Coeliac disease influences glucose absorption in diabetes

Young people with coexisting type 1 diabetes and coeliac disease need tailored insulin therapy due to their more rapid glucose absorption, Australian research suggests.

A small cross-sectional study at the Children’s Hospital at Westmead found youths with both conditions had a shorter time to peak blood glucose levels (77 v 89 mins), higher peaks (9.3 v 7.3mmol/L) and higher post-prandial blood glucose levels (8.4 v 7.0 mmol/L) than their peers with diabetes but not coeliac disease.

Paediatric endocrinologist and co-author Professor Maria Craig told the limbic either the coeliac disease process or the restricted diet was ultimately affecting glucose absorption.

“We thought the higher glycaemic index of the gluten-free diet might be a factor but it seems to be more to do with absorption in the gut in coeliac disease.”

“Even when matched and with the same meal, there was a higher peak glucose level in young people with coeliac disease.”

She said the study, the first to examine the impact of the gluten-free diet in youths with coexisting coeliac disease and type 1 diabetes, provided valuable information for clinicians and patients.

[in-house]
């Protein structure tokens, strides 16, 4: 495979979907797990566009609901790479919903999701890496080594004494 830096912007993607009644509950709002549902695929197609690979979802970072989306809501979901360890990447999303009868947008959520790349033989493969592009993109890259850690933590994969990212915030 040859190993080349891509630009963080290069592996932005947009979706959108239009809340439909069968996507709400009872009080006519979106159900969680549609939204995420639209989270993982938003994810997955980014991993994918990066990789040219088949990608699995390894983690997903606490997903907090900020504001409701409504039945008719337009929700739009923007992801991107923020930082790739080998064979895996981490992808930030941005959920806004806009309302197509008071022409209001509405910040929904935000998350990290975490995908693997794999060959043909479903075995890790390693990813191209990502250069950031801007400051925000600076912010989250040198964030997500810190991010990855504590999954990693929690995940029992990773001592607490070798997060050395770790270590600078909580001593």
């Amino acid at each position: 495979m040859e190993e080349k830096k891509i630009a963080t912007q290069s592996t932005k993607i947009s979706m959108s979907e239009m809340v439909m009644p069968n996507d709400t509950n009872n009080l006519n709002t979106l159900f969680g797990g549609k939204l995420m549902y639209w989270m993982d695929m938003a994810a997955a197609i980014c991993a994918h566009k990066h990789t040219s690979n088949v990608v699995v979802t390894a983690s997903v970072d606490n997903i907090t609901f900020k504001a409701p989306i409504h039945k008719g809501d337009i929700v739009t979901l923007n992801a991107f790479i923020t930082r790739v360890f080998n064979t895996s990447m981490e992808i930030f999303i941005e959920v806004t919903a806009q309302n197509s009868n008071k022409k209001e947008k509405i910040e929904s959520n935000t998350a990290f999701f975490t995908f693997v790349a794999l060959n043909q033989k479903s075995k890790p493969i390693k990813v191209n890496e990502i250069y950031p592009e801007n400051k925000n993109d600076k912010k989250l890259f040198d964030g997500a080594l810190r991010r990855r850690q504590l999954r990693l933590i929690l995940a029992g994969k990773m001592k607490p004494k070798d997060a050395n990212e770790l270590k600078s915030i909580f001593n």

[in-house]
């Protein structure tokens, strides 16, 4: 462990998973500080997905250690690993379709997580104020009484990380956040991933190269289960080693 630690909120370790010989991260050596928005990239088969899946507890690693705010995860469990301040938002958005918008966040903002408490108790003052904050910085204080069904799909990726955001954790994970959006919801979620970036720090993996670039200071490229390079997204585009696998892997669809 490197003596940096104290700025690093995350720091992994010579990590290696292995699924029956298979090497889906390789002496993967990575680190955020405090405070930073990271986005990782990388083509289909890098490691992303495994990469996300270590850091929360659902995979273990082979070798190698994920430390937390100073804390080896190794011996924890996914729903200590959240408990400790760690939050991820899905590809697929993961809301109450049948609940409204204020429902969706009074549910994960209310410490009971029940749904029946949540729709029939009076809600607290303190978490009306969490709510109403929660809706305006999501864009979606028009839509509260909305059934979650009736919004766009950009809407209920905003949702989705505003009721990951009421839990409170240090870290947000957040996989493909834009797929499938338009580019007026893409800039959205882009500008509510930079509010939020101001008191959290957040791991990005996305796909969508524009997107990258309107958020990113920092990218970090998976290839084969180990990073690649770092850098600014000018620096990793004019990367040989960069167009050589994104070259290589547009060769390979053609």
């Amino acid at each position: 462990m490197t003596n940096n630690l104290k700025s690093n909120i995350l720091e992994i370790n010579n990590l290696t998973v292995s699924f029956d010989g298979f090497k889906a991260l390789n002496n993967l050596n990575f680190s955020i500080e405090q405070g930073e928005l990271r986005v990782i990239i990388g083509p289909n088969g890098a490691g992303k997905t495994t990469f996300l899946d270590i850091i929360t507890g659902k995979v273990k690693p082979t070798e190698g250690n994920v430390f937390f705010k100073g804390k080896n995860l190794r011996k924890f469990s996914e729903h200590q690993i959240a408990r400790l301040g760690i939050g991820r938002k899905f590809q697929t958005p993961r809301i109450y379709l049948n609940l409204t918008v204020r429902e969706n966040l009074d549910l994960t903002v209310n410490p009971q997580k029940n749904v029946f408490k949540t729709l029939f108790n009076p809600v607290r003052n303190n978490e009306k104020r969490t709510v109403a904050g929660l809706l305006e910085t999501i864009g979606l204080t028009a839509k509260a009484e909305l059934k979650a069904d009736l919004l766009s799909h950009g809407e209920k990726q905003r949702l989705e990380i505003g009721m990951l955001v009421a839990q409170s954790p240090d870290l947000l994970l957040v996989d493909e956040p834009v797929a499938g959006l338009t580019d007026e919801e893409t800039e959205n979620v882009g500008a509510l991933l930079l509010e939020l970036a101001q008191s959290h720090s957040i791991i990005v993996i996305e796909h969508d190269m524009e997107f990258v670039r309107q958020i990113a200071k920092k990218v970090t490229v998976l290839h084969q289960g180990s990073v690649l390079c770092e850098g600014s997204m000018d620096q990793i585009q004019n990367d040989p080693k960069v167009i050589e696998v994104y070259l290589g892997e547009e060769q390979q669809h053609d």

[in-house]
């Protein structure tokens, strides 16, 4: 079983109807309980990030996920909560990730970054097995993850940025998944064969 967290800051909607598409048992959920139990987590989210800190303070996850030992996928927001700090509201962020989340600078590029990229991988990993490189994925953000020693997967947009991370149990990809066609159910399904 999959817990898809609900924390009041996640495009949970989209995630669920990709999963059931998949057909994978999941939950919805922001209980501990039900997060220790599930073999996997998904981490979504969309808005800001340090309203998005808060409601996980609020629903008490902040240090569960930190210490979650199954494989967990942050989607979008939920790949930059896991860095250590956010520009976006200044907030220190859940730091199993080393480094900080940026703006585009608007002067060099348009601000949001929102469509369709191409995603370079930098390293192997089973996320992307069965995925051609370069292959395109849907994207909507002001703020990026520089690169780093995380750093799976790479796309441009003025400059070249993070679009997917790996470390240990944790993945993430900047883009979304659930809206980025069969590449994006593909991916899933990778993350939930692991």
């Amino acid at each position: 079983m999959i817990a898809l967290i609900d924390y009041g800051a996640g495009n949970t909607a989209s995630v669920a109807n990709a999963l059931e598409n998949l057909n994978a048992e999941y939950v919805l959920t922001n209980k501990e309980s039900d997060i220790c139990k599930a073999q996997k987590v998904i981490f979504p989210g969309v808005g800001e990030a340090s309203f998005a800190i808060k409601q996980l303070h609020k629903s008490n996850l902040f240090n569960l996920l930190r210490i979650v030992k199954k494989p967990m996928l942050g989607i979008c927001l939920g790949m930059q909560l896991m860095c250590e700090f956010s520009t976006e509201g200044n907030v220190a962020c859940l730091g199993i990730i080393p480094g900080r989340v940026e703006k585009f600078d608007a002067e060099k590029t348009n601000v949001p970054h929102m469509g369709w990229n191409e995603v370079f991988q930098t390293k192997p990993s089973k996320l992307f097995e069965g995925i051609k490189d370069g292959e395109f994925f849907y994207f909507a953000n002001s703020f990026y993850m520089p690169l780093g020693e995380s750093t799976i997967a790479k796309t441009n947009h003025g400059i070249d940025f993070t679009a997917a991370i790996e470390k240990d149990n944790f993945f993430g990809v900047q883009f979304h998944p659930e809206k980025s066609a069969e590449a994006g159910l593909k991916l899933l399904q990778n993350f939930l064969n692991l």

“The message is clearly that the response is different when the two conditions co-exist and continuous glucose monitoring can help review insulin requirements.”

“There are some positives in that patients don’t seem to do worse in terms of glycaemic control but they do need a stronger carbohydrate ratio whether they are on a pump or multiple daily injections.”

The study found longer duration of coeliac disease was also associated with higher 2-hour, post-prandial blood glucose levels.

More concerning was the finding that nutritional intake appears to be inadequate in both groups of young people – those with diabetes and those with diabetes and coeliac disease.

The study found saturated fat and sodium intake were above recommended levels while dietary fibre and calcium were inadequate.

“Clinicians and dieticians need to be educating patients and their families of the risk of bias towards high fat, low-fibre foods in a carbohydrate-focused diet.”

“It is also a reminder that these young people need ongoing education and dietary reviews.”

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